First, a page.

Certainly an enjoyable game with plenty of goals (something we are a little unaccustomed to at the moment…), though I think it may be useful to see both sides against more closely matched opposition to make any worthwhile comment on their relative strengths. Beechwood Park is basic, but adequate for the task at hand. Given the size and condition of the pigeon stand, however, it may not be the best venue to take in a game in less pleasant weather.

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All images copyright Michael Lambert, 2011.

Michael Lambert

Lochee Harp website: www.locheeharp.co.uk
Lochee United website: www.locheeunited.co.uk

Newburgh Juniors FC vs St Johnstone XI
Pre-Season Friendly
FT: 1-3
Attendance: 100 (est.)
Monday 25th July 2011

1. The Clubs

Newburgh Juniors are my hometown club and the team other than St Johnstone I’ve gone to watch the most. Formed in 1909 as Newburgh West End, they dropped the ‘West End’ suffix in 1935 (possibly because it misleadingly suggests the existence of a discernible west end in the town). They’ve reached the semi-final stage of the Scottish Junior Cup twice, in 1962 and 1971; the former of these cup runs saw 3,960 people cram into East Shore Park to watch the home side defeat Irvine Meadow. Sadly Saints can’t even guarantee crowds of this size these days.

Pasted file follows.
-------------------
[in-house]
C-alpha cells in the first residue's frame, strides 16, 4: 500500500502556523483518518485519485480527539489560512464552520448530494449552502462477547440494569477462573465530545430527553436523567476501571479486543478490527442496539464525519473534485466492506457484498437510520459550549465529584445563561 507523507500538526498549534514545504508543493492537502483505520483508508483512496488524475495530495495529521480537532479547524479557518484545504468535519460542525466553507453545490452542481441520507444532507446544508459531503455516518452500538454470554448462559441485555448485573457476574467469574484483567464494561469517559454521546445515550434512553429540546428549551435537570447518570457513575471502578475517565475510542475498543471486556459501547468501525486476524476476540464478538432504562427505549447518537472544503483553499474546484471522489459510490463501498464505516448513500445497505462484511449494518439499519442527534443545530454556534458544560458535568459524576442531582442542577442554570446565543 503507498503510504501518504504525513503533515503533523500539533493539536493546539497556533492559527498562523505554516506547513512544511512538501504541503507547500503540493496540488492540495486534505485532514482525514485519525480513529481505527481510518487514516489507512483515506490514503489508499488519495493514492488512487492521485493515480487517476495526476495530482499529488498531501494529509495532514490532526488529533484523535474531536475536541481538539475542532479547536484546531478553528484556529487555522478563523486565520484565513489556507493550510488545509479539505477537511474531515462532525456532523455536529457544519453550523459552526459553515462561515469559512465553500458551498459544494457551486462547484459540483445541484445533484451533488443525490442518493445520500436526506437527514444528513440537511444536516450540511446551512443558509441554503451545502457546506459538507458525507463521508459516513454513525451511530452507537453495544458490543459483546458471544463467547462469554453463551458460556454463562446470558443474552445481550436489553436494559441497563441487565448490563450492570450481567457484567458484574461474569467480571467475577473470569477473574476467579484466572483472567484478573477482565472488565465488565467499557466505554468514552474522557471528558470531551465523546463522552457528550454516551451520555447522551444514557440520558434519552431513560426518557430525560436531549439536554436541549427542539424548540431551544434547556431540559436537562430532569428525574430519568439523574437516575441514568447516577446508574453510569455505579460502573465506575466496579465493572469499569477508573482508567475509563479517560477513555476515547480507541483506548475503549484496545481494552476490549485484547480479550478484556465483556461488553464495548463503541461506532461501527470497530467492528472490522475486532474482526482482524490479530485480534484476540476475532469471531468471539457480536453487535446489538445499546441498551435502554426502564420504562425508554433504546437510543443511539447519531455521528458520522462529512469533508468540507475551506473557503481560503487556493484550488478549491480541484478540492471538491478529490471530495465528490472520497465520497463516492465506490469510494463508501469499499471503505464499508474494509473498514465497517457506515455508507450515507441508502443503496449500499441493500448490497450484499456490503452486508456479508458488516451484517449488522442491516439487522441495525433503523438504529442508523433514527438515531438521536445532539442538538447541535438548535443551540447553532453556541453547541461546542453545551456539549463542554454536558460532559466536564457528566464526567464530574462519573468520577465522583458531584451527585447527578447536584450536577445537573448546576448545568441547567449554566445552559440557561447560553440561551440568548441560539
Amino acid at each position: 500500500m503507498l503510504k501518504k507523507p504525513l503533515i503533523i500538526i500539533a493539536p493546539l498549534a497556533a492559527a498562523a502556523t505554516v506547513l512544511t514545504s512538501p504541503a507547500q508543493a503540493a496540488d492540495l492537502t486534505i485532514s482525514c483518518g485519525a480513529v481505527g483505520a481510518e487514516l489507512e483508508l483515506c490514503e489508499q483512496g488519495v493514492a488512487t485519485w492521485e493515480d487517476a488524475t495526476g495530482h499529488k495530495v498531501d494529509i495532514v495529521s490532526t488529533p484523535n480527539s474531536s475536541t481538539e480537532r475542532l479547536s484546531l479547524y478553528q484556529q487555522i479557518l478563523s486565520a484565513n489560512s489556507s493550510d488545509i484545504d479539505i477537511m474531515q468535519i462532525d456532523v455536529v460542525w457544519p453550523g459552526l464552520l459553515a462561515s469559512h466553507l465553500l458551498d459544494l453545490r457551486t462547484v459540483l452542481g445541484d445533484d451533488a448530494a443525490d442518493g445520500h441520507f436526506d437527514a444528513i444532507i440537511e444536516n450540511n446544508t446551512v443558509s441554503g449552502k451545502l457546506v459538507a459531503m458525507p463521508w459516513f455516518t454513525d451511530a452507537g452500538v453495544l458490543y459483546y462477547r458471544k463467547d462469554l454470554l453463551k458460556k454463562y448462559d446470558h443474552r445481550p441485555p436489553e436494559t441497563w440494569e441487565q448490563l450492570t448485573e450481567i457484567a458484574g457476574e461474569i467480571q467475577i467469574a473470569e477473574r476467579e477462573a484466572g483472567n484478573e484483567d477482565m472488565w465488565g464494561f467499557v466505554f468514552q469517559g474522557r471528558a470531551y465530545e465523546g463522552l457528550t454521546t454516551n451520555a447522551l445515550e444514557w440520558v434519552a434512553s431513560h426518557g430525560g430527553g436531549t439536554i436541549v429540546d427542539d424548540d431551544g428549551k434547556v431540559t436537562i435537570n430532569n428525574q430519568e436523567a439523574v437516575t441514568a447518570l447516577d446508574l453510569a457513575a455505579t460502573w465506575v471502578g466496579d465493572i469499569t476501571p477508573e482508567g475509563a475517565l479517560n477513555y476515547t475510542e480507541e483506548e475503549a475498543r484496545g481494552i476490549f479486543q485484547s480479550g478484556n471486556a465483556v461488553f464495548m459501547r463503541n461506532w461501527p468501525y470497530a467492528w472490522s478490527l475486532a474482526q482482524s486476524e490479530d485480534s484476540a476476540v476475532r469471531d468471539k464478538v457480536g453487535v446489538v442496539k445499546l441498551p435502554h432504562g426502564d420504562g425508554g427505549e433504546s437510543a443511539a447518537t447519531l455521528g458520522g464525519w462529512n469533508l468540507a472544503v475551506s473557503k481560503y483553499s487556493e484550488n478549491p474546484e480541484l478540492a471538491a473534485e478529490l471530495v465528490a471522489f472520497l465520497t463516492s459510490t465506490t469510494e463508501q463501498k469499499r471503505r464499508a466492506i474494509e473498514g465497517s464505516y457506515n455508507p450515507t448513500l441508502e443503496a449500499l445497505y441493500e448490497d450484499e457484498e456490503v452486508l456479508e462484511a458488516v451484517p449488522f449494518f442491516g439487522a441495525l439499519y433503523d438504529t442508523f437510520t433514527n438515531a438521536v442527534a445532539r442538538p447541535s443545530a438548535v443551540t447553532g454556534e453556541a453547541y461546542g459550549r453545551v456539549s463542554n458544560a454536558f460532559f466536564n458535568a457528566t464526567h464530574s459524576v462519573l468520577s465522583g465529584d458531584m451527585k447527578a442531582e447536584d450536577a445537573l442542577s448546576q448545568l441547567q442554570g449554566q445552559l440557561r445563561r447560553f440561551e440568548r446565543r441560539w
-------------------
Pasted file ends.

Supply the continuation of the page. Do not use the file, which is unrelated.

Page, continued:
Newburgh’s fortunes have changed of late and the last few seasons have seen them scrape around the lower reaches of the succinctly named Scottish Junior Football Association East Region Central Division. This is the 3rd year in a row that this fixture has made up part of St Johnstone’s pre-season calendar, it’s usually the under 19’s team with the odd recovering-from-injury first-teamer thrown in. Tonight’s line-up is no exception, the appearance of first team fringe player Stevie May the only real surprise.

2. The Ground